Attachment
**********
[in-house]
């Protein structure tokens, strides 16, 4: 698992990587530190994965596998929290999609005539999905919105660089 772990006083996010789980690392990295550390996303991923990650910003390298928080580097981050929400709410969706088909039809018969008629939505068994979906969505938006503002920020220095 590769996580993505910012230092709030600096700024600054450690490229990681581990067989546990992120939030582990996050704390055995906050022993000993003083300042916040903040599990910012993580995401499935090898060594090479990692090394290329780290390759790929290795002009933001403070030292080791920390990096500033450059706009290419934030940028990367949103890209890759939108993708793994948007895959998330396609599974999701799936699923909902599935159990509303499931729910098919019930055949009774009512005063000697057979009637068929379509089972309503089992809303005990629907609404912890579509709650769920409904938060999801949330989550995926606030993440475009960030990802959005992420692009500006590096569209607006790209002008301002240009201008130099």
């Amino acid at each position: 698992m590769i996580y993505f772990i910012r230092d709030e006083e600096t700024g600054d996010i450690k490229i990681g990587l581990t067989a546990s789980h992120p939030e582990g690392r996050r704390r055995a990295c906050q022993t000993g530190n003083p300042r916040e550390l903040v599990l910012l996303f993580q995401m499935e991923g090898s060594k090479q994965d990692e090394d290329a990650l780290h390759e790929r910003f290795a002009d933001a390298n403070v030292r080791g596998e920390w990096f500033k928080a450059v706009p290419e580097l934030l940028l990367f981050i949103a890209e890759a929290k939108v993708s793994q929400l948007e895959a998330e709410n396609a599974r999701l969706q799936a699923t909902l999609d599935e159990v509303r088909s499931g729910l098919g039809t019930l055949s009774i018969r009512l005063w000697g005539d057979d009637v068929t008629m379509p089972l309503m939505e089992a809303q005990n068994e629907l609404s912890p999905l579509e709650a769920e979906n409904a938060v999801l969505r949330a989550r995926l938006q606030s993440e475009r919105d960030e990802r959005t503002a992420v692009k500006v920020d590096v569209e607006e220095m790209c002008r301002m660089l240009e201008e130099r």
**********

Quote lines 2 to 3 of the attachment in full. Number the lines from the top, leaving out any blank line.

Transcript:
């Protein structure tokens, strides 16, 4: 698992990587530190994965596998929290999609005539999905919105660089 772990006083996010789980690392990295550390996303991923990650910003390298928080580097981050929400709410969706088909039809018969008629939505068994979906969505938006503002920020220095 590769996580993505910012230092709030600096700024600054450690490229990681581990067989546990992120939030582990996050704390055995906050022993000993003083300042916040903040599990910012993580995401499935090898060594090479990692090394290329780290390759790929290795002009933001403070030292080791920390990096500033450059706009290419934030940028990367949103890209890759939108993708793994948007895959998330396609599974999701799936699923909902599935159990509303499931729910098919019930055949009774009512005063000697057979009637068929379509089972309503089992809303005990629907609404912890579509709650769920409904938060999801949330989550995926606030993440475009960030990802959005992420692009500006590096569209607006790209002008301002240009201008130099």
């Amino acid at each position: 698992m590769i996580y993505f772990i910012r230092d709030e006083e600096t700024g600054d996010i450690k490229i990681g990587l581990t067989a546990s789980h992120p939030e582990g690392r996050r704390r055995a990295c906050q022993t000993g530190n003083p300042r916040e550390l903040v599990l910012l996303f993580q995401m499935e991923g090898s060594k090479q994965d990692e090394d290329a990650l780290h390759e790929r910003f290795a002009d933001a390298n403070v030292r080791g596998e920390w990096f500033k928080a450059v706009p290419e580097l934030l940028l990367f981050i949103a890209e890759a929290k939108v993708s793994q929400l948007e895959a998330e709410n396609a599974r999701l969706q799936a699923t909902l999609d599935e159990v509303r088909s499931g729910l098919g039809t019930l055949s009774i018969r009512l005063w000697g005539d057979d009637v068929t008629m379509p089972l309503m939505e089992a809303q005990n068994e629907l609404s912890p999905l579509e709650a769920e979906n409904a938060v999801l969505r949330a989550r995926l938006q606030s993440e475009r919105d960030e990802r959005t503002a992420v692009k500006v920020d590096v569209e607006e220095m790209c002008r301002m660089l240009e201008e130099r």